I’ve thought for a while that if I just wrote high-quality pieces on topics that were important to me, I could forge meaningful connections with strangers. I could eventually start some sort of newsletter and forego social media altogether. I wouldn’t intrude into people’s inboxes with invitations to things, but rather with funny, well-wrought, and hopefully insightful pieces that they might value. So when I watched Tick, Tick… Boom! I thought I might start there.
Before this article I wrote started gaining a bit of traction on Twitter, I shared it on Facebook. It got a meaningful response. Some people I knew reached out to me and shared their own struggles with obsession over artistry, their own perceptions of the passing of time, and their own insecurities and obstacles. This lead to actual conversations with people I care about. It was really nice. I wanted my inbox to look like that for good.
Then some people shared it on Twitter and I started getting tons of likes and follows from people I’ve never met. If you’re one of them, hello. Thanks for playing.
My brain short-circuited. I lifted the time limits of the Chrome extensions that keep me sane. I became obsessed with the profiles that were following me. Obsessed with the notifications. Obsessed with who read it, what they looked like, if they liked it, why they liked it. I’m using the past tense, but that’s actually happening right now. I can’t stop looking. I can’t stop looking. The invisible crowd likes me, they really like me.
YOU KNOW WHAT?
Let me get serious for a second. Let me drop these little literary devices. Let me get right down to the fucking point: I stayed off of Twitter for YEARS. During that time, I was like, “whoa, definitely not doing THAT again.” I started looking at people who used Twitter daily like they were a different species from me. My political views became more nuanced, I was happier overall, it was great. I was armed with the knowledge that I’m much happier offline.
So why am I here? Why the FUCK am I here??? Why have I wasted all my time today? Why is it 3:25 PM and I haven’t written? Why am I keeping the Twitter tab open? Why can I only leave it closed for ten minutes before I crawl on back like a fucking junkie? I KNOW BETTER THAN THIS. I KNEW BETTER FOR YEARS, AND THOSE YEARS WERE BETTER. WHAT THE HELL. WHY AM I DOING THIS.
I have some close friends in the recovery community. 12 step programs and such. You could say I’m a friend of a friend of Bill. I’ve learned things about addiction through these friends. It is demonstrably true that addictions to drugs and alcohol are thousands of times worse than addictions to social media. But there is one way that social media is more insidious:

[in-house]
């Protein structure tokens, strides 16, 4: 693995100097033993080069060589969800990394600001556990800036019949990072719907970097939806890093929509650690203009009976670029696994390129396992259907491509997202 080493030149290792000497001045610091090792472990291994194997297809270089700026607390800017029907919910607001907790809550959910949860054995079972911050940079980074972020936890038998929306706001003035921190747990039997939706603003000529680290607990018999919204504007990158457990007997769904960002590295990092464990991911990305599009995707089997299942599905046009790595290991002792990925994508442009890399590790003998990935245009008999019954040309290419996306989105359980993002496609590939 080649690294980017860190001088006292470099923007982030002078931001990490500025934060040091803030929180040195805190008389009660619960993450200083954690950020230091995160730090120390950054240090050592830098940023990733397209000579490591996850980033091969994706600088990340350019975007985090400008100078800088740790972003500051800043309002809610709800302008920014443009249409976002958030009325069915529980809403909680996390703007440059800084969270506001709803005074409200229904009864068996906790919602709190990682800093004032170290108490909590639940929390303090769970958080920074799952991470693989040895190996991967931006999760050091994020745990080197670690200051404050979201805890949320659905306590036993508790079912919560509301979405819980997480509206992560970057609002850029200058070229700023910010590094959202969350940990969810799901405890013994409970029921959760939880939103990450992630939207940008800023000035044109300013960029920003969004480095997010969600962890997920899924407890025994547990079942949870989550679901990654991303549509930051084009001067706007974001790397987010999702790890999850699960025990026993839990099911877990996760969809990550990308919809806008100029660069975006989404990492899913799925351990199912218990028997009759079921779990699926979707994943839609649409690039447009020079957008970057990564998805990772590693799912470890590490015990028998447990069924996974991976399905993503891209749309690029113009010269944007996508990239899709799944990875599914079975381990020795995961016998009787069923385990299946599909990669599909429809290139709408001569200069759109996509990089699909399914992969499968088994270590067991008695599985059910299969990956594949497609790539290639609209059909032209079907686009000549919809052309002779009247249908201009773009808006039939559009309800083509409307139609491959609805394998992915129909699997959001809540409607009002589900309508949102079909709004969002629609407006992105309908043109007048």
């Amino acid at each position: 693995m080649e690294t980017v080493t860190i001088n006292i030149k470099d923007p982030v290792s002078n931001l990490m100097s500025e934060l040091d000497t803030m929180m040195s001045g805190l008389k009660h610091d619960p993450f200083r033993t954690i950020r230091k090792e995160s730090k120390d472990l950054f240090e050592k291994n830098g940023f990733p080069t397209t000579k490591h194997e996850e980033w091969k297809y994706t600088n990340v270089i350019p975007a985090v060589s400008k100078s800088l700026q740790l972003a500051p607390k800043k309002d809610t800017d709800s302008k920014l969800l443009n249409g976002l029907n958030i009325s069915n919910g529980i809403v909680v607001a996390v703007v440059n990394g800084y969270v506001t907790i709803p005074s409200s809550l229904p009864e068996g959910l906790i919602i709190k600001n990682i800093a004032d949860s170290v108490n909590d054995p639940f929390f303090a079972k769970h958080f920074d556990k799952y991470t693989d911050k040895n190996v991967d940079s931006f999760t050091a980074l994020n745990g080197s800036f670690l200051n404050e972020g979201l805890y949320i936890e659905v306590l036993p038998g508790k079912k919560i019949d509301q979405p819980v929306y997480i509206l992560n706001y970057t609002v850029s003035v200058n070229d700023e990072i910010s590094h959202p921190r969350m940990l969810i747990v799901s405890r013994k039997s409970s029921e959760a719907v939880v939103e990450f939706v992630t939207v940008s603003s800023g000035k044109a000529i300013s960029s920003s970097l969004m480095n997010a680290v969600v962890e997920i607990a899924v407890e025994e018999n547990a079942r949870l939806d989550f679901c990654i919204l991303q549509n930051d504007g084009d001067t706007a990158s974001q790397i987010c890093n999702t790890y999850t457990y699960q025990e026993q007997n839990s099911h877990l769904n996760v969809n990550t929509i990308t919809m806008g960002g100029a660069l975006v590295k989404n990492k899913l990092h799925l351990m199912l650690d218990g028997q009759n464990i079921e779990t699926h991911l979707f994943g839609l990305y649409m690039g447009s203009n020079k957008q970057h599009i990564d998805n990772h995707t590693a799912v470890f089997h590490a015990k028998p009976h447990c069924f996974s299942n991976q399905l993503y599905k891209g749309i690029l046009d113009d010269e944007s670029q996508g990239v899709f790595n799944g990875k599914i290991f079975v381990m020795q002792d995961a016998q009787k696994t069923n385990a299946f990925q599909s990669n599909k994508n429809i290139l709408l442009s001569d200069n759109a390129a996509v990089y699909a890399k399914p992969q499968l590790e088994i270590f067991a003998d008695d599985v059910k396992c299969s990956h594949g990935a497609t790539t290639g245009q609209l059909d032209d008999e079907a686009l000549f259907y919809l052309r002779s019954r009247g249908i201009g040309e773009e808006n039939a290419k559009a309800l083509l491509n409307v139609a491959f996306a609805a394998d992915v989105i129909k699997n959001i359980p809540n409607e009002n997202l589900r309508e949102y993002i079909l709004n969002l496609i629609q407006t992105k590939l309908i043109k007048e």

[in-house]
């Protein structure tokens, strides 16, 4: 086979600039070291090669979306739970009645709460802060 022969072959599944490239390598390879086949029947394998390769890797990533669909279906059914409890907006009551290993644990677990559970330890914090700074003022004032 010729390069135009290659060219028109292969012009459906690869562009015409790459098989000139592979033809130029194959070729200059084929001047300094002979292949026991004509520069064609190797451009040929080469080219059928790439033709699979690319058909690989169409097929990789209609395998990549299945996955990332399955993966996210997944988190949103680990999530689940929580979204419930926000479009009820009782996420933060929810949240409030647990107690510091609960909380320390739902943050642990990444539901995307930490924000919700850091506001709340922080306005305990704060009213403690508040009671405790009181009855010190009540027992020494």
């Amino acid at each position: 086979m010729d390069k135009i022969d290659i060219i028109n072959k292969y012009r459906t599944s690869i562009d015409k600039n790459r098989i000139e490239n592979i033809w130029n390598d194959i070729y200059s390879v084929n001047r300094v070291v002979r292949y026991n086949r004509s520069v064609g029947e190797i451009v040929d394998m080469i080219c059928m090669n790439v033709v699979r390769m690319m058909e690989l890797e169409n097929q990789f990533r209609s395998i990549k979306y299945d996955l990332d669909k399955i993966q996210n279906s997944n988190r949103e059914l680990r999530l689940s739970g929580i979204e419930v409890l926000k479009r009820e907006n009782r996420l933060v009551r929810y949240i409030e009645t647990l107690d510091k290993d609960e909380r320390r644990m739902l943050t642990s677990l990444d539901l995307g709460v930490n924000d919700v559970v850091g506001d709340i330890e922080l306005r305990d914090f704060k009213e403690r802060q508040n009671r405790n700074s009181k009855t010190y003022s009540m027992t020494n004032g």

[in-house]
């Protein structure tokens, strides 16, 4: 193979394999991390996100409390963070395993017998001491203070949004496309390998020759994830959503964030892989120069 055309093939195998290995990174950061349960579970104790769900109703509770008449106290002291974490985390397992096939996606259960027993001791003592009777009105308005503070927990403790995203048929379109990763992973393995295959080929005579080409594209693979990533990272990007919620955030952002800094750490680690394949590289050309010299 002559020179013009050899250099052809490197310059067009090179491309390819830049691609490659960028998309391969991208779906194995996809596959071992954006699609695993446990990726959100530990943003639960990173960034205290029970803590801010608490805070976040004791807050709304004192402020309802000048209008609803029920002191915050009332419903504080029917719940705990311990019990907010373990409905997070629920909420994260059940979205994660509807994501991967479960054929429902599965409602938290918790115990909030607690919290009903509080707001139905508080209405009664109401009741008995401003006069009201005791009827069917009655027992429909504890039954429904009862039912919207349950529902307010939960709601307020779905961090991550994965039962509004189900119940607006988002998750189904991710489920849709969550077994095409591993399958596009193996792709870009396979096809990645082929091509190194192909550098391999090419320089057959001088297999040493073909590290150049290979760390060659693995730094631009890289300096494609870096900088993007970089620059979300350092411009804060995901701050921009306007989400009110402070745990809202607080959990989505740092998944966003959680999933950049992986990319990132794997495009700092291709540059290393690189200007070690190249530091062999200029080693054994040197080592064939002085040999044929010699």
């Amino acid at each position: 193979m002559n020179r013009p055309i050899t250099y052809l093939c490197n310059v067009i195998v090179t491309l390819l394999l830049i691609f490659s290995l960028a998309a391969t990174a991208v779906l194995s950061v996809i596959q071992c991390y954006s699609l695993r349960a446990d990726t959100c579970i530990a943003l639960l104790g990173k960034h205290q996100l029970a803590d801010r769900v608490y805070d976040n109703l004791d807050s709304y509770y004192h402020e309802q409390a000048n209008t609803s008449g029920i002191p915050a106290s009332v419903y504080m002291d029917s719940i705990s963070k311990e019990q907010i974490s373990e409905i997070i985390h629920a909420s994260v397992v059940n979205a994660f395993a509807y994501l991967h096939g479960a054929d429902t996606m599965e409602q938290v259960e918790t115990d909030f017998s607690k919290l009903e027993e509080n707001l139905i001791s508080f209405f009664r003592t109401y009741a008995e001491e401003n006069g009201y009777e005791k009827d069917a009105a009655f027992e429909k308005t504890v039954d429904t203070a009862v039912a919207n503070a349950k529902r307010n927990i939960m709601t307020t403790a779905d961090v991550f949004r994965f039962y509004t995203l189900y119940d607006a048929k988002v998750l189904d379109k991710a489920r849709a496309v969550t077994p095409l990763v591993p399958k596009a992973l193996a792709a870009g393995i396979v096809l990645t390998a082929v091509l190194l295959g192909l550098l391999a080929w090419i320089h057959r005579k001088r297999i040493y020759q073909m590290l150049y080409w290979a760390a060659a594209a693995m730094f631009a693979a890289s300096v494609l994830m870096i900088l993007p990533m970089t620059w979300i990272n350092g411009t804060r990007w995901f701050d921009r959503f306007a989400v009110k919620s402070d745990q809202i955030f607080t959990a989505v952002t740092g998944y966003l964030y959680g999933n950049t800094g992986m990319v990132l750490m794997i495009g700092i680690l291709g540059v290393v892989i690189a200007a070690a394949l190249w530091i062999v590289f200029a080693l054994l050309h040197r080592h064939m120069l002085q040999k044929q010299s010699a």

There are tangible real-life benefits from using social media that even the staunchest social media skeptic can’t disprove. Believe me, I was one. I can look at an alcoholic who just relapsed, and I can hear them say that they have plenty more friends since they started drinking, and I can see right through it. Most people can. You can say that it’s delusional, and you’d be right.
But what if I told you that people with more Twitter followers are more likely to sell out a performance at 54 Below. Is that delusional? No. It is absolutely not delusional. I would imagine that in many cases, that’s true.
CAN HE SOMEHOW FIND A CONCLUSION IN ALL THIS? LET’S FIND OUT:
So here I am. I’m on this site. Life is worse here. I feel defeated by this place. Sure, I could leave. I’ve done it before. I could gain some sanity and clarity in no time. But what about an audience? What do I do with the hundreds of songs I’ve written in the past few years? Do they just sit on my hard drive? What do I do with these questions about the form of the musical I have swirling in my head? Do they stay up there forever? Can I please just feel like I’m part of a community that is thinking about these things together?
I’ve wanted to use the form of a blog on my own site to house my own content for some time now. And I’m doing it. I have some pretty crazy ideas for some imaginative pieces, and I think it’ll be fun to write them and talk about them with people. And I guess it’s going well? But if I can’t even gain a mere 20 followers without my brain turning to pudding, should I even keep going?
My answer is the most tentative ‘yes.’ I don’t think my experiment here is done. Twitter has taken so much away from me. I want to feel like I have conquered it. I’m well aware of how exploitative these services are. I know that they are literally designed to use us and sell us. But I’m in the impossible position of being a young musical theater writer – dreaming up productions whose budgets exceed any amount of money a reasonable person would put behind my writing. In this impossible position, it wouldn’t only be foolish to deprive myself of the possibility of an online following – it would be downright Sisyphean.
Please, for the love of God, do not follow me on Twitter @johncoyne_. If you have thoughts, ideas, questions, or (ideally) advice on any of the stuff above, please don’t hesitate to DM me or reach me here.`